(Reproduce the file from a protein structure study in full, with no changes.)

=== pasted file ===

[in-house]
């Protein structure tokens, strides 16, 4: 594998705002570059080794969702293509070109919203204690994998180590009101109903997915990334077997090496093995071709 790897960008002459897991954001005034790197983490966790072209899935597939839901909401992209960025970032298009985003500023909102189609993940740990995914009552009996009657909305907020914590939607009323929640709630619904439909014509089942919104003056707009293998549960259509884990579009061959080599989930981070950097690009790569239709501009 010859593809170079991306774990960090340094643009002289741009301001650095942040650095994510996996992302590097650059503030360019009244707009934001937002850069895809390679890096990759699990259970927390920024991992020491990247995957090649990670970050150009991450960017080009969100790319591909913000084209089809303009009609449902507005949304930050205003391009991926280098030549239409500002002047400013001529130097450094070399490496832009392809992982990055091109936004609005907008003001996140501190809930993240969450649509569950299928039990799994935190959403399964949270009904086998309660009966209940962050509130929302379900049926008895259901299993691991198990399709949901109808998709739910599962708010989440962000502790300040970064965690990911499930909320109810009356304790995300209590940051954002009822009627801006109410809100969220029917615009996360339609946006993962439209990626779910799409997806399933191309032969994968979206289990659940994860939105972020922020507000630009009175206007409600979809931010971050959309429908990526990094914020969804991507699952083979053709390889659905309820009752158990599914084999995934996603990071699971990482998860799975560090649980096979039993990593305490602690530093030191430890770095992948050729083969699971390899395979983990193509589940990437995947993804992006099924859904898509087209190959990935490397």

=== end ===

[in-house]
């Protein structure tokens, strides 16, 4: 594998705002570059080794969702293509070109919203204690994998180590009101109903997915990334077997090496093995071709 790897960008002459897991954001005034790197983490966790072209899935597939839901909401992209960025970032298009985003500023909102189609993940740990995914009552009996009657909305907020914590939607009323929640709630619904439909014509089942919104003056707009293998549960259509884990579009061959080599989930981070950097690009790569239709501009 010859593809170079991306774990960090340094643009002289741009301001650095942040650095994510996996992302590097650059503030360019009244707009934001937002850069895809390679890096990759699990259970927390920024991992020491990247995957090649990670970050150009991450960017080009969100790319591909913000084209089809303009009609449902507005949304930050205003391009991926280098030549239409500002002047400013001529130097450094070399490496832009392809992982990055091109936004609005907008003001996140501190809930993240969450649509569950299928039990799994935190959403399964949270009904086998309660009966209940962050509130929302379900049926008895259901299993691991198990399709949901109808998709739910599962708010989440962000502790300040970064965690990911499930909320109810009356304790995300209590940051954002009822009627801006109410809100969220029917615009996360339609946006993962439209990626779910799409997806399933191309032969994968979206289990659940994860939105972020922020507000630009009175206007409600979809931010971050959309429908990526990094914020969804991507699952083979053709390889659905309820009752158990599914084999995934996603990071699971990482998860799975560090649980096979039993990593305490602690530093030191430890770095992948050729083969699971390899395979983990193509589940990437995947993804992006099924859904898509087209190959990935490397």